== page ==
The Lowdown is Ad Age's weekly look at news nuggets from across the world of marketing, including trends, campaign tidbits, executive comings and goings and more.
When the nation's largest beer brand changes its ad campaign, it's a big deal -- especially when the brand is in need of a comeback. So it's not surprising that the first spot from Bud Light's new "Famous Among Friends" campaign is already generating a range of reactions. Beer Business Daily Editor Harry Schuhmacher -- who is not afraid to call it as he sees it -- gushed on Monday to his readers that "it's the best work out of Bud Light since Bob Lachky handed over the reins of the Clydesdales," referring to the highly respected former chief creative officer who left the brewer in 2009. On Tuesday he followed up with anonymous feedback from a reader (the publication caters to beer wholesalers) who praised the ad for "calling itself out for being a sappy … bromance which is exactly the narrative we could all use these divisive days."
One beer distributor told Ad Age that the campaign "is much better than the last two campaigns, which were terrible," referring to last year's politically themed "Bud Light Party" effort and 2014/2015's "The Perfect Beer for Whatever Happens" effort. But the distributor added: "I believe it has potential but am concerned it is generic. I'm not sure a brand can own friendship any more than it can own refreshment. I'm looking forward to seeing the spot they will show on the Super Bowl. I'm hopeful it will be indicative of a campaign that can build brand image and sell boxes."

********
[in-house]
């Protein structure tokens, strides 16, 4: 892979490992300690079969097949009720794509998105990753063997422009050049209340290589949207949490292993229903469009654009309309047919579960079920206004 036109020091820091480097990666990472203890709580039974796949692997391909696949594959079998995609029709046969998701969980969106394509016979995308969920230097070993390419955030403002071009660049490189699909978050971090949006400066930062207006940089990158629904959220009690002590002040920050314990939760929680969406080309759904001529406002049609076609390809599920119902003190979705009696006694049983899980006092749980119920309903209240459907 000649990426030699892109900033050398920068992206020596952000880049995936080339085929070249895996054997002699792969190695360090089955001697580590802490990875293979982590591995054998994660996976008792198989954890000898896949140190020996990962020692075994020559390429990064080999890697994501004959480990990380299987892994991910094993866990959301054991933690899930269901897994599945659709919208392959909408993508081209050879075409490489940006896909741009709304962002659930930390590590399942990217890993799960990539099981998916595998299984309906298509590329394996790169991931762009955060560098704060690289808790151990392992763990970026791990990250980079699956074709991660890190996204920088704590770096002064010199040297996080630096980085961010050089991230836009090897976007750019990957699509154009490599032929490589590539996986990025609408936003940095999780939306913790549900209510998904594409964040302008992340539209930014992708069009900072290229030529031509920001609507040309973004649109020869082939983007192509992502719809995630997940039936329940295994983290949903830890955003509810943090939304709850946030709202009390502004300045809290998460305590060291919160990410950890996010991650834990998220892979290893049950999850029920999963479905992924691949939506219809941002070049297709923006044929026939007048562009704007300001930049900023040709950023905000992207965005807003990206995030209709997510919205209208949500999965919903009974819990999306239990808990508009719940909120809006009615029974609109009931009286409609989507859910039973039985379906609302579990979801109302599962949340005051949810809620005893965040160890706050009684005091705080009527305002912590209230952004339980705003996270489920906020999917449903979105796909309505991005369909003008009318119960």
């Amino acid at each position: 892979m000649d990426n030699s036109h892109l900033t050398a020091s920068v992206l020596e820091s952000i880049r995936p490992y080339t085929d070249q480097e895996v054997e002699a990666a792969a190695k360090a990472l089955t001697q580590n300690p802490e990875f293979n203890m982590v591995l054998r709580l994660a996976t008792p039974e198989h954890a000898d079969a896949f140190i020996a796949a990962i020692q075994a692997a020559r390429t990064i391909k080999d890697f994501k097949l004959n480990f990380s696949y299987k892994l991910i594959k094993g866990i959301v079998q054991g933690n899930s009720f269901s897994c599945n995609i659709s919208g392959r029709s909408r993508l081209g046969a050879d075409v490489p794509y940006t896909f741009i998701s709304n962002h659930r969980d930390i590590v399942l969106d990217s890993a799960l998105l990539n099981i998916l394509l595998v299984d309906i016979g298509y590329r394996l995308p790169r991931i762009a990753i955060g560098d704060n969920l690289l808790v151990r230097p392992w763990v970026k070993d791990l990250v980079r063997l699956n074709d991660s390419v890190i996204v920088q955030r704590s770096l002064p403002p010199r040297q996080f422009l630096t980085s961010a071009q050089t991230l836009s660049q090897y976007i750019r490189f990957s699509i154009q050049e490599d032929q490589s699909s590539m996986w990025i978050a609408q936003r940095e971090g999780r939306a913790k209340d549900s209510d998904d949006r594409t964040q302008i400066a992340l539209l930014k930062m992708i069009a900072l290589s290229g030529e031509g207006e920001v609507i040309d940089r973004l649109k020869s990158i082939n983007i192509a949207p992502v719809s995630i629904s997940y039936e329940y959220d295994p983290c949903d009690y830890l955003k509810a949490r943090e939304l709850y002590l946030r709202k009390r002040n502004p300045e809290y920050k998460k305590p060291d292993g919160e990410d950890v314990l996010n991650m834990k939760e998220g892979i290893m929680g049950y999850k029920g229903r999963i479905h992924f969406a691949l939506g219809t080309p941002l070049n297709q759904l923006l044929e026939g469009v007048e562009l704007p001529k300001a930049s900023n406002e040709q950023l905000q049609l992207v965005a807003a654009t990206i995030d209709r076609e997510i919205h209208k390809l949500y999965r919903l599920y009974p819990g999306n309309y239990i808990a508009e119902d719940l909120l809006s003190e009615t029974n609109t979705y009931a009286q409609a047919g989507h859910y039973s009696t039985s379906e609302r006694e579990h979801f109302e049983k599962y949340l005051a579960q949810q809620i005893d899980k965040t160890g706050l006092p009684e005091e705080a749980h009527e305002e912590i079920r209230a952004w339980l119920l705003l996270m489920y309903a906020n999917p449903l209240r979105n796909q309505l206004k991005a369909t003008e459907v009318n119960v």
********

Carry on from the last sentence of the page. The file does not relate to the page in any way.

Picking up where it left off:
MillerCoors, meanwhile, seized on the similarities it says the new Bud Light ad shares with their old "Miller Time" campaign for Miller Lite, which debuted in 2012 with the resurrected classic tagline. Ads tried to portray Lite as the beer good friends drink when they get together. This old Lite ad below shares some of the same traits as the new Bud Light spot. (MillerCoors has since moved on to a new campaign that plays up Lite's liquid and heritage credentials.)
In a statement to Ad Age, MillerCoors Chief Marketing Officer David Kroll said: "In 2012, we unsuccessfully aired similar work for Miller Lite called 'Brewed for Brotherhood' that failed on many levels. Our campaign said nothing about the beer, it dramatized cliché beer 'bro' bonding and drinkers found the spots confusing as the execution was dependent on audio for storytelling. It's work we've moved away from for good reason: We are excited to build purpose-led brands and let drinkers know more about the quality of our beer. While it's tough to predict the success of a campaign on one execution, we have been down this road before and would be surprised if the results were different."
Now, onto some less confrontational tidbits -- like free stuff from the world's largest fast food marketer…